Thinking about that dream …

This post — admittedly belated — initially ran two years ago and again last year for Martin Luther King, jr. Day. I think it’s still something to consider.

Today, my cousins and friends in the USA celebrate Martin Luther King, jr. Day, and it will be a time to discuss how far race relations have come — or haven’t come — in the years since Dr King gave his “I Have a Dream” speech in Washington, DC.

Lately, there has been a lot of focus on diversity and identity, essentially breaking people up into discrete groups, based on outward characteristics. But was that the spirit behind Dr King’s dream?

I have a dream that one day on the red hills of Georgia, the sons of former slaves and the sons of former slave owners will be able to sit down together at the table of brotherhood … that … one day right there in Alabama little black boys and black girls will be able to join hands with little white boys and white girls as sisters and brothers.

He wasn’t talking about Black Power, or pride, or even affirmative action: he was talking about unity and brotherhood, as James Taylor reminds us.

King wasn’t the only one with that theme around that time: Kath Walker, an Australian Aboriginal poet and activist, wrote:

I could tell you of heartbreak, hatred blind,

I could tell of crimes that shame mankind,

Of brutal wrong and deeds malign,

Of rape and murder, son of mine.

But I’ll tell instead of brave and fine,

When lives of black and white entwine,

And men in brotherhood combine — 

This would I tell you, son of mine.

— Kath Walker a/k/a Oodgeroo Noonuccal 1920-1993

So … not “power” of any one race over another, and not separation based on race or history; not talk of revenge against former oppressors or even special consideration; but brotherhood and integration. The Apostle Paul would appear to agree:

For as many of you as were baptized into Christ have put on Christ. There is neither Jew nor Greek (Gentile), there is neither slave nor free; for you are all one in Christ Jesus. And if you are Christ’s, then you are Abraham’s seed, and heirs according to the promise.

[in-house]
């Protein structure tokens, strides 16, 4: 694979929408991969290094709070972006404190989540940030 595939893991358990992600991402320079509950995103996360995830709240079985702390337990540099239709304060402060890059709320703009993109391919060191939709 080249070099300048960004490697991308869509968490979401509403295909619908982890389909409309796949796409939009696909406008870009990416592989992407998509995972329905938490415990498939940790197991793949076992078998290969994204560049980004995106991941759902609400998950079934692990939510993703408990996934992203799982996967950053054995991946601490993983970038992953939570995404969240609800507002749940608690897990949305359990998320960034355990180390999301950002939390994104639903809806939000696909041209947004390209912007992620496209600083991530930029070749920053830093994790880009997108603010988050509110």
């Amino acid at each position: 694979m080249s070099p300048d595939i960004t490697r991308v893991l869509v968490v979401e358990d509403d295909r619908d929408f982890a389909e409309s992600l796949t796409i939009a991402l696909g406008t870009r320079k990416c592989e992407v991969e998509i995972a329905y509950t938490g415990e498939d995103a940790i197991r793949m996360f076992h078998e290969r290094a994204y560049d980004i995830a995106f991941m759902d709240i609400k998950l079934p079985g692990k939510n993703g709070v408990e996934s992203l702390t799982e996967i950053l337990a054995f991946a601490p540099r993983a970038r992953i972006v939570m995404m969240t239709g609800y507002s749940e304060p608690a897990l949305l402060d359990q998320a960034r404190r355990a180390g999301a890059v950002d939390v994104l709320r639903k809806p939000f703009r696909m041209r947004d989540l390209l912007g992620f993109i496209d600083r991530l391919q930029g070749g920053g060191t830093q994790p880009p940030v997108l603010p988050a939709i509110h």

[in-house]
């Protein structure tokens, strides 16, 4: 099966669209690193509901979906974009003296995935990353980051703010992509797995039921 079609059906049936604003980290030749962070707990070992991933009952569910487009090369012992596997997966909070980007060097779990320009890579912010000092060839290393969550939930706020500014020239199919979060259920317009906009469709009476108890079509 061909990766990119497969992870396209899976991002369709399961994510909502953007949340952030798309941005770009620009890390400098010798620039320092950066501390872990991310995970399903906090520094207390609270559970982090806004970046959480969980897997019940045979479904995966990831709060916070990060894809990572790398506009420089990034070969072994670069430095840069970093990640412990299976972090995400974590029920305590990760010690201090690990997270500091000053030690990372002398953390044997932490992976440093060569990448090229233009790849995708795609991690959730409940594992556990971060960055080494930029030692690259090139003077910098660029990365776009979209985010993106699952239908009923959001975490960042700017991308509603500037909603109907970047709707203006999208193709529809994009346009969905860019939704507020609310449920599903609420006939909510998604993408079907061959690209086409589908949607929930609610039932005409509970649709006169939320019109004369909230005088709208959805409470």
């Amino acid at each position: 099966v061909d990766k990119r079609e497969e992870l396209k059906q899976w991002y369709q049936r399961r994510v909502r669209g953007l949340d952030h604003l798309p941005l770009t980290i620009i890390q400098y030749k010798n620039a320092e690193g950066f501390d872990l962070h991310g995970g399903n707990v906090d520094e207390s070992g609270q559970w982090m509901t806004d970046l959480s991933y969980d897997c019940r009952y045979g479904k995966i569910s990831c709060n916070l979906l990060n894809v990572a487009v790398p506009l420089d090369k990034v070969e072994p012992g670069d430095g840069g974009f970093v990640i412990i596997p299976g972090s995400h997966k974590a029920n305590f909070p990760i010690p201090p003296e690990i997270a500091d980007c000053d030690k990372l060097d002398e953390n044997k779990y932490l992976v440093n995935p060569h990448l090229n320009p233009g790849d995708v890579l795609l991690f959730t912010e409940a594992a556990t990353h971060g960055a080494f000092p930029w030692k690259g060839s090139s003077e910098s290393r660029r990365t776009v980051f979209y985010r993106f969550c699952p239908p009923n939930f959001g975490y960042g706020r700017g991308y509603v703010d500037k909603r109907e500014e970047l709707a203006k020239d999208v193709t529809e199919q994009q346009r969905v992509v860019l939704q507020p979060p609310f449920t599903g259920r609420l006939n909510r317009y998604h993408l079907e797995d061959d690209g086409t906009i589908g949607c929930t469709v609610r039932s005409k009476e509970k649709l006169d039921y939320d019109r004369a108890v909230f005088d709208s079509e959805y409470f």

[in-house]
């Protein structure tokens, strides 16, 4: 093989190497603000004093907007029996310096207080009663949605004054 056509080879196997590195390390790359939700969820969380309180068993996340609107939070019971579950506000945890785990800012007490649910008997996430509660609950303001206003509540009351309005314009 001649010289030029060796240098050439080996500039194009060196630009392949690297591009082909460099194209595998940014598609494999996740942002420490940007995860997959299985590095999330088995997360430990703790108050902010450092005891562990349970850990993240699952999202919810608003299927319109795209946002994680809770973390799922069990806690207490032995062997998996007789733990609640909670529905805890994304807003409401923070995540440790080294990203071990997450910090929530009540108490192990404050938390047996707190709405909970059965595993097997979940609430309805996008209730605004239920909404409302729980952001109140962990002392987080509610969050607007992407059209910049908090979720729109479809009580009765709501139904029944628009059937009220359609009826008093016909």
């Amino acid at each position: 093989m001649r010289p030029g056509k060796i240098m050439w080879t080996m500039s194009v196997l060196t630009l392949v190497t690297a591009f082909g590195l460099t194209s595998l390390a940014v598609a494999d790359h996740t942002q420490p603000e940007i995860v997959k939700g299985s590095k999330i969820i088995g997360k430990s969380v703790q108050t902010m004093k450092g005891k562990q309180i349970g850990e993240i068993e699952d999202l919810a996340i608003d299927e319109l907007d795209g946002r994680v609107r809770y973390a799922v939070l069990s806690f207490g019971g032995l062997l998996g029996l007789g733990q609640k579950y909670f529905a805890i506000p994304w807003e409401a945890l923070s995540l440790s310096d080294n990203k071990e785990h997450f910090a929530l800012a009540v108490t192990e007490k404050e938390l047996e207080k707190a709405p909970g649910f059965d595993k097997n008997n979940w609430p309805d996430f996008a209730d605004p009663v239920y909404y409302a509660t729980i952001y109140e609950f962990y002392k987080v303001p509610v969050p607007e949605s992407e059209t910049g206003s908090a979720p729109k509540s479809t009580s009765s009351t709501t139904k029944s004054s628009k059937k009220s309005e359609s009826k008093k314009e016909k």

— Galatians 3:27-29

In Canada, there is a similar situation involving First Nations. The “reserve” system and specialized programs — not to mention other policies put into practice over the generations — have served to segregate First Nations people from non-Indigenous people. That runs counter to Paul’s principle of unity and brotherhood among anyone who has put on Christ.

So we can wring our hands now and look back on the past 50-plus years and wonder why Dr King’s dream seems even farther away now than it did then. But I believe one of the reasons for the setback has been that the progress that has happened was achieved through legislation — forcing change down people’s throats in an attempt to find a quick fix. The changes have been cosmetic and did not address root causes — including bitterness on the part of those who felt they were the losers in the world’s zero-sum thinking where if one person wins, someone else has to lose. True change starts in the heart, and moves forward through prayer, unconditional love and PATIENCE.

That was, after all, the way Jesus came into the world; He started as a baby, whose birth had been prayed-for by devout, patient people (like Simeon and Anna at the Temple), growing into a man, eventually arriving at His time to appear to the world.

One wonders: what if people had opted to pray for integration and softening of hearts between the races, and then waited patiently for God to do His work? Instead, people got impatient and wanted change NOW. Did that change really happen?

What if people had determined to love and forgive others, no matter what they did to them? What if people had determined they would stand on God’s promise, because the “effectual, fervent prayer of the righteous [person] avails much”?

Is it too big a stretch to say that today, we could well be joining hands as brothers and sisters with “lives of black and white (and red, yellow and brown) entwining”? Is it too big a stretch to say that God would have come through faster and more decisively than we could ever have imagined?

Praise God, the Cross allows us to get back on track as soon as we make the decision to turn to Him. It’s a calling on each and every one of us, and it’s never too late to start.